Priests serve in vestments that vary in color, depending on the Church calendar. The Gospel and communion chalice are ornately covered in gold. A fog of incense softens the brightness, and adds to the mystery, reminding parishioners with each inhalation of the final days in Revelation when Christ, enthroned in all His Glory, will be worshiped by every created thing. Upon first visiting, ones ears are assaulted by the strange drone of chanting woven throughout each service. All prayers and Scripture readings are sung in monotone, allowing the words to speak for themselves without the distraction of personal inflection or dialect. The clergy speak and dress in such a way to maintain anonymity. They do not face the people but rather turn toward the Altar, standing together with the congregation in reverent adoration of the Trinity.
Every church I had attended growing up, felt safe and warm in its familiarity. The sanctuaries looked much like my own living room, the kind pastors approachable in their sport coats and dress pants. The choruses were upbeat and melodic. The contrast on that Sunday was shocking. I did not get the sense from Holy Trinity Cathedral that I was welcome to come in and be ministered to. It was I who was expected to do the participating.
The two hours we spent standing in the balcony seemed to drag on forever. My feet were aching, I couldn’t understand the order of the service, the smell of incense made my head spin, and the a cappella hymns and chanting reminded me of a cultic ritual.
The clergy with their synchronized movements in and out of altar doors, swinging censers, and kissing of hands, books, crosses, and icons resembled the mechanized villagers I had once seen dancing in rotation on a giant Swiss cuckoo clock. When Troy and I finally made it out to the safety of the street, I looked at him to confirm my suspicion that whatever was going on in that place was purely heretical. On an otherwise solemn face, however, I found in his eyes a spark that burned like a single twig glowing beneath a pile of dry embers.
I can’t remember if either of us said much in summary of our experimentation. Troy, having read one book on the subject, was able to provide at least enough clarity for me to eek out my school paper. I did not plan on ever returning, and hurried back to campus reveling in the predictability of my comfort zone. While Troy quietly checked out more information, I wrestled with questions sprouting up in my thoughts at random intervals.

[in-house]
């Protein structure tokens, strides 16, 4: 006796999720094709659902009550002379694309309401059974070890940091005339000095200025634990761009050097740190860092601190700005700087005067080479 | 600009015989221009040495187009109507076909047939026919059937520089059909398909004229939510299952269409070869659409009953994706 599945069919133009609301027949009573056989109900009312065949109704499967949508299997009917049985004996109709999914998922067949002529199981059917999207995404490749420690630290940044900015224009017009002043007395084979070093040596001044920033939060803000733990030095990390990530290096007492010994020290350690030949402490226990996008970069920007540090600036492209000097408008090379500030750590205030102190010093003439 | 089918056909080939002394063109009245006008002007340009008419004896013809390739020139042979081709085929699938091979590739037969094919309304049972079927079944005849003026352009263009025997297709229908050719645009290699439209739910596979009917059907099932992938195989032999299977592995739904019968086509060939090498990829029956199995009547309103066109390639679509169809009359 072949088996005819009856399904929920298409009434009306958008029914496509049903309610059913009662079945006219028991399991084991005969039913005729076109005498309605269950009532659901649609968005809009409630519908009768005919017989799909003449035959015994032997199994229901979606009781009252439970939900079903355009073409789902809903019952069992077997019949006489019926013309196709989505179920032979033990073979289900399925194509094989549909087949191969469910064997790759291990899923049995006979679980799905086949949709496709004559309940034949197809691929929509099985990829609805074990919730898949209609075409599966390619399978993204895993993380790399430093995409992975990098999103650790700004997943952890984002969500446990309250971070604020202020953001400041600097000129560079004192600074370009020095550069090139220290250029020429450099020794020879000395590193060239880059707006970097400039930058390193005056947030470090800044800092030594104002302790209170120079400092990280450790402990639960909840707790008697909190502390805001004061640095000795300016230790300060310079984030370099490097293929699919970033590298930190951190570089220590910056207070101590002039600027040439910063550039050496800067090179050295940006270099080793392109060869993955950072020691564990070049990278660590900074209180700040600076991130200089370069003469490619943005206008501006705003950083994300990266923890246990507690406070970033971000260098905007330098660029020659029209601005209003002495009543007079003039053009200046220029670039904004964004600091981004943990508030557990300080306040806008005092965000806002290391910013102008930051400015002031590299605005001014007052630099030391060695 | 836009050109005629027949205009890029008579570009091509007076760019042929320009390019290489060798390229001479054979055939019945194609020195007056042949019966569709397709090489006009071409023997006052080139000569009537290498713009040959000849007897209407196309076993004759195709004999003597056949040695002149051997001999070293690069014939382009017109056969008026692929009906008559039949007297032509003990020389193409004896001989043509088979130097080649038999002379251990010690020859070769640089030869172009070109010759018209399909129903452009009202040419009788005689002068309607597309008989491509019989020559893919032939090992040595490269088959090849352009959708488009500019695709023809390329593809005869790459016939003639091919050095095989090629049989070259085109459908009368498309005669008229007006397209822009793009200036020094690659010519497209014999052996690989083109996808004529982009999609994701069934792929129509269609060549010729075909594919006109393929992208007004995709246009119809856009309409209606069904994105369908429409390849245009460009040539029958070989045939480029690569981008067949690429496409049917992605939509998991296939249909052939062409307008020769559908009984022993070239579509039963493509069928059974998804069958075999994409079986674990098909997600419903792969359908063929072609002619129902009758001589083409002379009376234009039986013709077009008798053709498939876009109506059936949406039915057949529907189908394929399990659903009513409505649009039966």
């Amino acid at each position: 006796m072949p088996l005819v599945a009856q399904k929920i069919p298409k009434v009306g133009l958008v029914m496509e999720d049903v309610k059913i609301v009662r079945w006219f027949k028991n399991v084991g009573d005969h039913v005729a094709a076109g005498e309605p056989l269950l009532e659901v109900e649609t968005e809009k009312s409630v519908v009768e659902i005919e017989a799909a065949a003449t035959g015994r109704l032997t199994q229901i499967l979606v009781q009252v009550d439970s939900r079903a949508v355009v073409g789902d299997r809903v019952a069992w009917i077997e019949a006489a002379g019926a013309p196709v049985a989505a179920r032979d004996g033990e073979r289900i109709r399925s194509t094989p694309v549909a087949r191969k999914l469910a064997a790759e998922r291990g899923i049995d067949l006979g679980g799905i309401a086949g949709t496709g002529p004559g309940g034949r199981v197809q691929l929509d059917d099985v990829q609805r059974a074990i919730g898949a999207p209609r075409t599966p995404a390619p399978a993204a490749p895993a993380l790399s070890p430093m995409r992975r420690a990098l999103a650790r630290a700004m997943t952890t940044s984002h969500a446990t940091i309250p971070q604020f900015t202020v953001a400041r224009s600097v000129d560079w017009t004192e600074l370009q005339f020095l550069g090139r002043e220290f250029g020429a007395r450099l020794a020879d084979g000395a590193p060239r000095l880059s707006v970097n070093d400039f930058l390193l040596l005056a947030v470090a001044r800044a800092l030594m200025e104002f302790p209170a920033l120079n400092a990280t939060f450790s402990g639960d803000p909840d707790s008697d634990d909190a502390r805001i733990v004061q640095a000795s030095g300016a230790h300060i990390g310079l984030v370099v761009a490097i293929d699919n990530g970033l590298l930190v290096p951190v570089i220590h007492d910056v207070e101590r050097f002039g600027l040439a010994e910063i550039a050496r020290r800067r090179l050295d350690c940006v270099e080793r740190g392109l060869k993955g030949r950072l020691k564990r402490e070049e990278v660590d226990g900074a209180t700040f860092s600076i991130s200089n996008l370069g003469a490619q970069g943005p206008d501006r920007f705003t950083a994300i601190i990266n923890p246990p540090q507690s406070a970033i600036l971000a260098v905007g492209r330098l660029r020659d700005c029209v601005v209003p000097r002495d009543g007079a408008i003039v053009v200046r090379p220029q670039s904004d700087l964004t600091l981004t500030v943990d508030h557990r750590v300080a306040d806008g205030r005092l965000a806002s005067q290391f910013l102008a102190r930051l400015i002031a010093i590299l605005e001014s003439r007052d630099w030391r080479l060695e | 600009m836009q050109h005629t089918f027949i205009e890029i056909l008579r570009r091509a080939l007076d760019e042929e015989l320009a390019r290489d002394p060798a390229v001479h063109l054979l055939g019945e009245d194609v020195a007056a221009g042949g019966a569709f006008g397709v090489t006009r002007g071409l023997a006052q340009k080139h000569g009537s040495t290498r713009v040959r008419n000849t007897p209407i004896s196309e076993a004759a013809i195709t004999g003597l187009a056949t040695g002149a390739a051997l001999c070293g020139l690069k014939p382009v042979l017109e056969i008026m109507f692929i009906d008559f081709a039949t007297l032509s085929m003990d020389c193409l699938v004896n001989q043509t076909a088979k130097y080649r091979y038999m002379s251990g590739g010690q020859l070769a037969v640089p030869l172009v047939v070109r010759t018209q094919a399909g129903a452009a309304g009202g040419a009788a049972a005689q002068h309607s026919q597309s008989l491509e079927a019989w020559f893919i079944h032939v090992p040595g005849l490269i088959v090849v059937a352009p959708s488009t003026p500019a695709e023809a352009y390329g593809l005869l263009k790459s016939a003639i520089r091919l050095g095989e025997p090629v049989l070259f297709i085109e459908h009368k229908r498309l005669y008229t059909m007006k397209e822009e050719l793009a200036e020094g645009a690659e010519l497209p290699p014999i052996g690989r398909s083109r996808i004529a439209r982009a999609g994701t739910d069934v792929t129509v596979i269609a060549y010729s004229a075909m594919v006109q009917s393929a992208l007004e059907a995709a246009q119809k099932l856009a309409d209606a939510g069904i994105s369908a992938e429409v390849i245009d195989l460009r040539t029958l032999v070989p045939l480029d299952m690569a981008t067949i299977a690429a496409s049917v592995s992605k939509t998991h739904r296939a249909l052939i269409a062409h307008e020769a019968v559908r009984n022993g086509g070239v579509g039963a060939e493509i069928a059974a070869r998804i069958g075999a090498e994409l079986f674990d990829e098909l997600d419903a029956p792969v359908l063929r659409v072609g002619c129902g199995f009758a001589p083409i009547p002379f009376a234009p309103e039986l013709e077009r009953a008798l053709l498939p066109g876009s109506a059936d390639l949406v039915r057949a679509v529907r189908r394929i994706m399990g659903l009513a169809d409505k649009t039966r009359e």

“Why had I never heard about the Orthodox Church before?”
“Where did it fit in historically?”
“How can God be there, and with me at the same time?”
I stepped up my church attendance, determined to find peace in a sedately gorgeous brownstone chapel within walking distance. I appreciated the literary references, intellectual ponderings and century old hymns sung by the black robed choir at my new place of Presbyterian worship. Its stoic and subdued demeanor seemed less emotional, and more respectful of God and His divinity.
If I liked the sermon that week and the song choice of the choir, I would leave fulfilled. If the sermon failed, however, to connect with me personally or the hymns felt too dry to quench my spiritual thirst, I would try to take comfort in the hordes of other Churches lining the streets of this great big city, waiting to meet my needs. Often this attempt at reasoning, however, would backfire by confirming that I was too picky, too demanding and dangerously close to giving up altogether on ever feeling satisfied.
Troy and I continued to date, becoming more serious over time. The topic of Orthodoxy sprung up with greater frequency into our conversations, and Troy’s factual tidbits began gnawing their way into my psyche, distorting my assumptions of what defined “the Church”. We read, with heightened interest, about the “Great Schism” of 1054, when the original Church, established by the apostles split, East from West, over the final straw of the filioque (the addition made by the West to the Nicene Creed).